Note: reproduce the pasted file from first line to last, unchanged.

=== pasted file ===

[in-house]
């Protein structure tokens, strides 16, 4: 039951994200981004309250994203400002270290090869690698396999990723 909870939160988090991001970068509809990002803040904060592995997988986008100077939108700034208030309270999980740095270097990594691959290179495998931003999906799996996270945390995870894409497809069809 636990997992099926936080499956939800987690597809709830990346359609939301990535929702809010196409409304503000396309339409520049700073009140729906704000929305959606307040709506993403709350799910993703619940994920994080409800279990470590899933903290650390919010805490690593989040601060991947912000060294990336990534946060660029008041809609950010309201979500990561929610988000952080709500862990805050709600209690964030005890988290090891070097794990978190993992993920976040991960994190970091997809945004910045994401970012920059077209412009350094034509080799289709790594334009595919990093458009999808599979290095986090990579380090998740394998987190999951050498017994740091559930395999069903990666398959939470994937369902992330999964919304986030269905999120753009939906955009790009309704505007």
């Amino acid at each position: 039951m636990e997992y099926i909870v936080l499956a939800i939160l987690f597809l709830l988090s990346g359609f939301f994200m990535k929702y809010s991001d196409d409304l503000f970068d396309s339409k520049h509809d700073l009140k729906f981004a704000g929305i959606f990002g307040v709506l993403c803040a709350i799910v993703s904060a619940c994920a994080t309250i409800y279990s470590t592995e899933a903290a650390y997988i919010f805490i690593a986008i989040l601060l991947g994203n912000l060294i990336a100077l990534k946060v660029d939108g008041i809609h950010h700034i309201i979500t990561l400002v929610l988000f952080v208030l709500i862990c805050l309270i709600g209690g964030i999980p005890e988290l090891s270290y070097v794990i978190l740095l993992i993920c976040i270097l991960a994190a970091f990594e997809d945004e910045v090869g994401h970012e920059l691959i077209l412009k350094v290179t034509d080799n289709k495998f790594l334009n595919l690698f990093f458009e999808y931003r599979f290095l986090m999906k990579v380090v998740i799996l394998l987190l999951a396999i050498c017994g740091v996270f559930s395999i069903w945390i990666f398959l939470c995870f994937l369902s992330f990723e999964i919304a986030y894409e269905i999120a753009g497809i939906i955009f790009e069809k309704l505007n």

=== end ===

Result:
[in-house]
């Protein structure tokens, strides 16, 4: 039951994200981004309250994203400002270290090869690698396999990723 909870939160988090991001970068509809990002803040904060592995997988986008100077939108700034208030309270999980740095270097990594691959290179495998931003999906799996996270945390995870894409497809069809 636990997992099926936080499956939800987690597809709830990346359609939301990535929702809010196409409304503000396309339409520049700073009140729906704000929305959606307040709506993403709350799910993703619940994920994080409800279990470590899933903290650390919010805490690593989040601060991947912000060294990336990534946060660029008041809609950010309201979500990561929610988000952080709500862990805050709600209690964030005890988290090891070097794990978190993992993920976040991960994190970091997809945004910045994401970012920059077209412009350094034509080799289709790594334009595919990093458009999808599979290095986090990579380090998740394998987190999951050498017994740091559930395999069903990666398959939470994937369902992330999964919304986030269905999120753009939906955009790009309704505007």
């Amino acid at each position: 039951m636990e997992y099926i909870v936080l499956a939800i939160l987690f597809l709830l988090s990346g359609f939301f994200m990535k929702y809010s991001d196409d409304l503000f970068d396309s339409k520049h509809d700073l009140k729906f981004a704000g929305i959606f990002g307040v709506l993403c803040a709350i799910v993703s904060a619940c994920a994080t309250i409800y279990s470590t592995e899933a903290a650390y997988i919010f805490i690593a986008i989040l601060l991947g994203n912000l060294i990336a100077l990534k946060v660029d939108g008041i809609h950010h700034i309201i979500t990561l400002v929610l988000f952080v208030l709500i862990c805050l309270i709600g209690g964030i999980p005890e988290l090891s270290y070097v794990i978190l740095l993992i993920c976040i270097l991960a994190a970091f990594e997809d945004e910045v090869g994401h970012e920059l691959i077209l412009k350094v290179t034509d080799n289709k495998f790594l334009n595919l690698f990093f458009e999808y931003r599979f290095l986090m999906k990579v380090v998740i799996l394998l987190l999951a396999i050498c017994g740091v996270f559930s395999i069903w945390i990666f398959l939470c995870f994937l369902s992330f990723e999964i919304a986030y894409e269905i999120a753009g497809i939906i955009f790009e069809k309704l505007n």